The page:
Drama | Emma (BBC, 2009)

I love period dramas, especially literary adaptations: it doesn’t matter how many times a literary masterpiece is adapted into TV/film, I’m always intrigued to see the director’s take on it. Emma is BBC’s latest Jane Austen drama, a four-part mini-series scripted by Sandy Welch, starring Romola Garai as Emma, the naïve but self-assured matchmaker, and Jonny Lee Miller as Mr. Knightly, Emma’s most trusted friend and her biggest critic, who ultimately holds the key to her heart.

I enjoyed watching Garai play Emma – the cheekiness, the stubbornness as well as the sensitivity was all beautifully acted; I do think, however, Welch rounded Emma off at the edges a little too much. I was expecting Knightly to be slightly more attractive and not quite as dull and two-dimensional as he appears in the drama – in fact, it wouldn’t be unfair to say that, to some extent, Knightly is overshadowed by the other characters whose personalities are more overpowering than his own. Perhaps this is due to the fact that Welch doesn’t give Knightly enough time on-screen to develop his character in the course of the drama. Unfortunately, this also downplays the development of the relationship between Emma and Knightly: Welch ends up using the conventional method of body language to show their changing relationship, rather than through language or incident. For example, although the ball scene with Emma and Knightly dancing is breathtakingly passionate (the choreography is beautiful), unfortunately it seems to serve as a device to convey a sudden change in the relationship between the two, rather than something that’s been slowly developing. It’s not very Austen.

Actors that did catch my eye were primarily Blake Ritson and Christina Cole, who play the roles of the ridiculous Elton couple really well – they were probably my favourite characters in the drama. I also enjoyed watching Rupert Evans as the charming, and quite dashing, Frank Churchill, but found a lot more chemistry between Emma and Frank than Emma and Knightly, or even Frank and Jane Fairfax (whose romance becomes quite limp at the end of the drama).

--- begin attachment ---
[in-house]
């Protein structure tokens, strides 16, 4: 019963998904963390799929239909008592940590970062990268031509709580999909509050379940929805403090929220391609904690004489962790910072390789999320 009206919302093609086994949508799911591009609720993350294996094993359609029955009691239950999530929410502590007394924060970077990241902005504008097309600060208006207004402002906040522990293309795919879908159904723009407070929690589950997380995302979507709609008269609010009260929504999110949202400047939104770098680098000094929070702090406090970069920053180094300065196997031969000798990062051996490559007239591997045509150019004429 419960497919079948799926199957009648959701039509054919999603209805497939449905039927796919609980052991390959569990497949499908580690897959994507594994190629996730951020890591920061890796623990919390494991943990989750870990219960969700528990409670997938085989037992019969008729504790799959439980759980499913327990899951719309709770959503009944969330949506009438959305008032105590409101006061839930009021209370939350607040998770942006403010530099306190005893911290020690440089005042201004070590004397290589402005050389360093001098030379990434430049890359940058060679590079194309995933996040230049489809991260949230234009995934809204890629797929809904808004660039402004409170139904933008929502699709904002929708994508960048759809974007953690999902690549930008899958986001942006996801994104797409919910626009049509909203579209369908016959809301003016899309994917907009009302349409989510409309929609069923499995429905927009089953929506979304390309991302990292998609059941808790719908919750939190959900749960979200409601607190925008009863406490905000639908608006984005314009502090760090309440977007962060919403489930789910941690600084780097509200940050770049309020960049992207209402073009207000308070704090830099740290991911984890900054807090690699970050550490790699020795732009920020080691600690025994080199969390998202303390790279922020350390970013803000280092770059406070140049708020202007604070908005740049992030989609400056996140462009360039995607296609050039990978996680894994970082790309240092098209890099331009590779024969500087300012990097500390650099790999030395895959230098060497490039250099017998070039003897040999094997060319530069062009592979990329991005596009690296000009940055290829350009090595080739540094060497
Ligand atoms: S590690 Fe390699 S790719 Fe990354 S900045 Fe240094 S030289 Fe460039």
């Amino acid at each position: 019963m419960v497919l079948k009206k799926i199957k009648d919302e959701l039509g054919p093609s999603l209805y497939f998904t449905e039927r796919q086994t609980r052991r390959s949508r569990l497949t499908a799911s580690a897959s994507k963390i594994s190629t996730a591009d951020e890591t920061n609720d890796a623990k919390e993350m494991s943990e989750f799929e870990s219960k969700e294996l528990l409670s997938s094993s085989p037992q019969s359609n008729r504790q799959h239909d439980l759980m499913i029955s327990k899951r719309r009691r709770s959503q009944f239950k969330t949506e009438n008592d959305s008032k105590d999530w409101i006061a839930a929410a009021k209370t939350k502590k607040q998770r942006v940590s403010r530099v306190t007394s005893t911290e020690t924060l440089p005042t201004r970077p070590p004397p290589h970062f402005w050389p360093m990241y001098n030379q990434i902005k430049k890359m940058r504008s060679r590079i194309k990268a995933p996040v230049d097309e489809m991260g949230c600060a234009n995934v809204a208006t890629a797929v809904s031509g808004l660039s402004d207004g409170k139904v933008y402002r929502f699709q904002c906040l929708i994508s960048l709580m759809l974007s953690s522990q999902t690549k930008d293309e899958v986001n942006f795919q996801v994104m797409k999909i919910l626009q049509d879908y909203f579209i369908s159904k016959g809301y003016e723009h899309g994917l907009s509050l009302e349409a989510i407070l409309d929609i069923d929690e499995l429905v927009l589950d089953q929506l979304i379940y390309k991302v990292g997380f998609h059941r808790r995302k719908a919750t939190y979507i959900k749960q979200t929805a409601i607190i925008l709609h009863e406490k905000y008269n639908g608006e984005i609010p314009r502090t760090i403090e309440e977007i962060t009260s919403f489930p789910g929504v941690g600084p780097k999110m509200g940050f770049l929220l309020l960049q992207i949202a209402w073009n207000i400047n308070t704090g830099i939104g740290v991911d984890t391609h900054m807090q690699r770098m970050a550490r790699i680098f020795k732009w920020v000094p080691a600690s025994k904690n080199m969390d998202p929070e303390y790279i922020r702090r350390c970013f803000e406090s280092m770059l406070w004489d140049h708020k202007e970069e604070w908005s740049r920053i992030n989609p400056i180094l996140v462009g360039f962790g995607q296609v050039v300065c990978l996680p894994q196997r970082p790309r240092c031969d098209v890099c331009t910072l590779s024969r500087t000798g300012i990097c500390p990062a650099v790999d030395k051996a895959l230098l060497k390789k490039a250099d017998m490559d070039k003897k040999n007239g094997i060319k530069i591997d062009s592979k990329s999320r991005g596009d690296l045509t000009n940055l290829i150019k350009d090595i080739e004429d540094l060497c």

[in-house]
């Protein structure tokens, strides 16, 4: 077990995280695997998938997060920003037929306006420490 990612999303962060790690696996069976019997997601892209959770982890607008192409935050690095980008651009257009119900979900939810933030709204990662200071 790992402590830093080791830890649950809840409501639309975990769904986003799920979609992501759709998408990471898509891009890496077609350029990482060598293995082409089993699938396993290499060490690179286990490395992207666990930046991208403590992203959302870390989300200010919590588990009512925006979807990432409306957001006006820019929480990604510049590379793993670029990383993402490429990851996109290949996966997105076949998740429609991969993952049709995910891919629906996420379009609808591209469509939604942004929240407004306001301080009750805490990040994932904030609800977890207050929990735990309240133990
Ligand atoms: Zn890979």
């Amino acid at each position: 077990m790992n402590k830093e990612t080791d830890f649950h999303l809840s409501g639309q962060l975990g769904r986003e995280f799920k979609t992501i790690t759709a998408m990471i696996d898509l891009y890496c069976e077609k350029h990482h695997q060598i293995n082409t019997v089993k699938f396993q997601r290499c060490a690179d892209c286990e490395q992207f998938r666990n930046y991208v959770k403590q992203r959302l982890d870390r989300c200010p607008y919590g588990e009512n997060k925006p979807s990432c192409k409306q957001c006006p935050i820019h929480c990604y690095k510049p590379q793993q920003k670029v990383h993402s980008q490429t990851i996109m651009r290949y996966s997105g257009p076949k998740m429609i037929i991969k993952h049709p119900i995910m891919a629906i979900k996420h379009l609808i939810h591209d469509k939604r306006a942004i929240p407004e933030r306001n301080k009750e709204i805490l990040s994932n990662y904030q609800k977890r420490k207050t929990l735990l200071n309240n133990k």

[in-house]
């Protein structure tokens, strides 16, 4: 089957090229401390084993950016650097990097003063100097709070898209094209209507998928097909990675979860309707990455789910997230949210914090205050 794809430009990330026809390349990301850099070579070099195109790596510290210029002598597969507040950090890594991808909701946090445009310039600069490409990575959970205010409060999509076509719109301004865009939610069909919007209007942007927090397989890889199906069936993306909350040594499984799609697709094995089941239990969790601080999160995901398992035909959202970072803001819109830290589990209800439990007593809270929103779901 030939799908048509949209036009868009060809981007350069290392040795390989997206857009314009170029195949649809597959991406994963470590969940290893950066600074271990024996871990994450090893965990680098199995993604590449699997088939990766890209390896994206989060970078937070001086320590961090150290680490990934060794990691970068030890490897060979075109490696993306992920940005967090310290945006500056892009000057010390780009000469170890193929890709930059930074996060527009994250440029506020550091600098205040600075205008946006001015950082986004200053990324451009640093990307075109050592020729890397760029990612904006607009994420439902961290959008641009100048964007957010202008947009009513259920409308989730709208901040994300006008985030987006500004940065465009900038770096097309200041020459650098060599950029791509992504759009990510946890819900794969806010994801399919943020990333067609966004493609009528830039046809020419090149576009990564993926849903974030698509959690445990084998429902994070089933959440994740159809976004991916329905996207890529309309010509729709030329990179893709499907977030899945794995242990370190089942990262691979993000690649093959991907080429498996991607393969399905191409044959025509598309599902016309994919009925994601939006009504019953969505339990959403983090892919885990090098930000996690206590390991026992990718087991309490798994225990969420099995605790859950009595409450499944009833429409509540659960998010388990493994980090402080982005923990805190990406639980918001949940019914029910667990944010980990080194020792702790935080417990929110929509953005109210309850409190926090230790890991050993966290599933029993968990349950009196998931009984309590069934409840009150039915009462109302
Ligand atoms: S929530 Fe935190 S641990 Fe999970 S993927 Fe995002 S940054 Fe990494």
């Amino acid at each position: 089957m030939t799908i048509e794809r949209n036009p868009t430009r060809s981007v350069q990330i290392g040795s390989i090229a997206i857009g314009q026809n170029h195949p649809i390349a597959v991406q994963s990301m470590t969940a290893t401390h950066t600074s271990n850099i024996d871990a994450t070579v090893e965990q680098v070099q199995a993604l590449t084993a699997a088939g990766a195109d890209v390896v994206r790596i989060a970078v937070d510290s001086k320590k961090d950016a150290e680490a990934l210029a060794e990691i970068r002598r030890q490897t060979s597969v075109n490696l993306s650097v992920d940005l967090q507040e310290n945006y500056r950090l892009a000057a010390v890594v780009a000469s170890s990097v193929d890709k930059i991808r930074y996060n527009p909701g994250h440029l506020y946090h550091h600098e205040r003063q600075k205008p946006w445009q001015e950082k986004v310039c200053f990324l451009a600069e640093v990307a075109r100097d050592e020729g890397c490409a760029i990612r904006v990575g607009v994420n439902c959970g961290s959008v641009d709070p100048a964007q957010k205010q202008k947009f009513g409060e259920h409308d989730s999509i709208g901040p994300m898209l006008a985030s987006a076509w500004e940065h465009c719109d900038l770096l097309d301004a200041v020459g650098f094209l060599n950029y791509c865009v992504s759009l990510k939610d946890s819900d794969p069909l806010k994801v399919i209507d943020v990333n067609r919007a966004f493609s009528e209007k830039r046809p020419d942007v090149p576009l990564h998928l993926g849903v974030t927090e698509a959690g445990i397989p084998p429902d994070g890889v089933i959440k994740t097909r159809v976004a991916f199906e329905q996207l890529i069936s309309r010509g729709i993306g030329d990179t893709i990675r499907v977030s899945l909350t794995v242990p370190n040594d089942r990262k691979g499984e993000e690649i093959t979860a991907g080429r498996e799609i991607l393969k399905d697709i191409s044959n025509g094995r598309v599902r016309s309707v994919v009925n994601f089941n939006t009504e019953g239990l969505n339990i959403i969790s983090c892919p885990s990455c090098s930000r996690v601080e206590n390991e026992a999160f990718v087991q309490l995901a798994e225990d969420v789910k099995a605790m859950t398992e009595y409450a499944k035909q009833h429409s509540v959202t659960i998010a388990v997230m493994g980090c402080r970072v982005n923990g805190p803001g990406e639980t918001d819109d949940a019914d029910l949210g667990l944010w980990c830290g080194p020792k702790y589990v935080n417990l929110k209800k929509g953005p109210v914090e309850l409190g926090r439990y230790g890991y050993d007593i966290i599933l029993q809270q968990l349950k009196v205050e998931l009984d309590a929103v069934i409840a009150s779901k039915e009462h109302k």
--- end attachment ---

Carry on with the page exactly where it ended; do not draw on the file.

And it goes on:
Welch structures the drama in a more female bildungsroman kind of way by beginning the drama at Emma’s birth rather than at the wedding of Miss. Taylor, Emma’s governess, as Austen does. It’s interesting how Welch parallels the childhoods of Emma, Frank and Jane, highlighting the social aspects of the novel. Although Welch tries to thread this through Emma, especially through the characters of Jane, Frank, Harriet and sometimes even Mrs. Weston, Emma’s snobbery and unwillingness to accept the blurring of social class borders in the novel is overlooked by Welch.This is especially true at close of the drama, in regards to Harriet and both her desire to marry Knightly and her actual marriage to Robert Martin. Welch’s rushed and rather clumsy ending means that Emma’s changed relationship with Harriet, and therefore her views on social class, are not fully explored and, for me, this makes the drama inconsistent and inconclusive. What could have been a great a drama on social commentary of marriage becomes just a tangled love story.

Despite believing this drama could have been a lot better than it was – perhaps I’ve been a little over-critical – I did actually enjoy it. The lush landscapes, the beautiful costumes and Austen’s wit and irony (perhaps a little diluted) added to the overall colour and charm of the drama. There were still a few laughs, the emotional scenes were touching and it kept my attention throughout.

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